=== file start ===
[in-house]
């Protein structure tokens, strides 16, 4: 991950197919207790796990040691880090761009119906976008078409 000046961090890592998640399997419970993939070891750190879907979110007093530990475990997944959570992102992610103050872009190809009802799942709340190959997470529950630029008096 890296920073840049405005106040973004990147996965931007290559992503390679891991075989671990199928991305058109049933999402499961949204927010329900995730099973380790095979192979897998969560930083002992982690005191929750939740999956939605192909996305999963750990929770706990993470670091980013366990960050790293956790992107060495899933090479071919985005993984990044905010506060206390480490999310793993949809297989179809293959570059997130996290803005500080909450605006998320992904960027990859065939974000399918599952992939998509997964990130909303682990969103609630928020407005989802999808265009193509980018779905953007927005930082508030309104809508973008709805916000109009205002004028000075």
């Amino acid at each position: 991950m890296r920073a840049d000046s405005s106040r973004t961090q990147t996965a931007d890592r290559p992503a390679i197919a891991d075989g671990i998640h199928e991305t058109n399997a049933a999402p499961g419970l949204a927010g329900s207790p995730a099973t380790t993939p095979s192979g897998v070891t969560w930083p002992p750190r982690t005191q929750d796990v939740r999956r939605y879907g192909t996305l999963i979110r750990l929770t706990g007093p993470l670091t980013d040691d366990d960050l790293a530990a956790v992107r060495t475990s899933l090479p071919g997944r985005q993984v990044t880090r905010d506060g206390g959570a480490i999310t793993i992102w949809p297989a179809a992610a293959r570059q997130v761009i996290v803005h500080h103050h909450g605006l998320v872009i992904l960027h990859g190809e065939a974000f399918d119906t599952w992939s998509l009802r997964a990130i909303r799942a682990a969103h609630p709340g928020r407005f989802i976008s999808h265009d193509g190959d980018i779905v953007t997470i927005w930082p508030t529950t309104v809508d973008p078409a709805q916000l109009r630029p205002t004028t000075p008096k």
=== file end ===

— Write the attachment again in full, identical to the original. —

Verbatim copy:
[in-house]
């Protein structure tokens, strides 16, 4: 991950197919207790796990040691880090761009119906976008078409 000046961090890592998640399997419970993939070891750190879907979110007093530990475990997944959570992102992610103050872009190809009802799942709340190959997470529950630029008096 890296920073840049405005106040973004990147996965931007290559992503390679891991075989671990199928991305058109049933999402499961949204927010329900995730099973380790095979192979897998969560930083002992982690005191929750939740999956939605192909996305999963750990929770706990993470670091980013366990960050790293956790992107060495899933090479071919985005993984990044905010506060206390480490999310793993949809297989179809293959570059997130996290803005500080909450605006998320992904960027990859065939974000399918599952992939998509997964990130909303682990969103609630928020407005989802999808265009193509980018779905953007927005930082508030309104809508973008709805916000109009205002004028000075």
């Amino acid at each position: 991950m890296r920073a840049d000046s405005s106040r973004t961090q990147t996965a931007d890592r290559p992503a390679i197919a891991d075989g671990i998640h199928e991305t058109n399997a049933a999402p499961g419970l949204a927010g329900s207790p995730a099973t380790t993939p095979s192979g897998v070891t969560w930083p002992p750190r982690t005191q929750d796990v939740r999956r939605y879907g192909t996305l999963i979110r750990l929770t706990g007093p993470l670091t980013d040691d366990d960050l790293a530990a956790v992107r060495t475990s899933l090479p071919g997944r985005q993984v990044t880090r905010d506060g206390g959570a480490i999310t793993i992102w949809p297989a179809a992610a293959r570059q997130v761009i996290v803005h500080h103050h909450g605006l998320v872009i992904l960027h990859g190809e065939a974000f399918d119906t599952w992939s998509l009802r997964a990130i909303r799942a682990a969103h609630p709340g928020r407005f989802i976008s999808h265009d193509g190959d980018i779905v953007t997470i927005w930082p508030t529950t309104v809508d973008p078409a709805q916000l109009r630029p205002t004028t000075p008096k």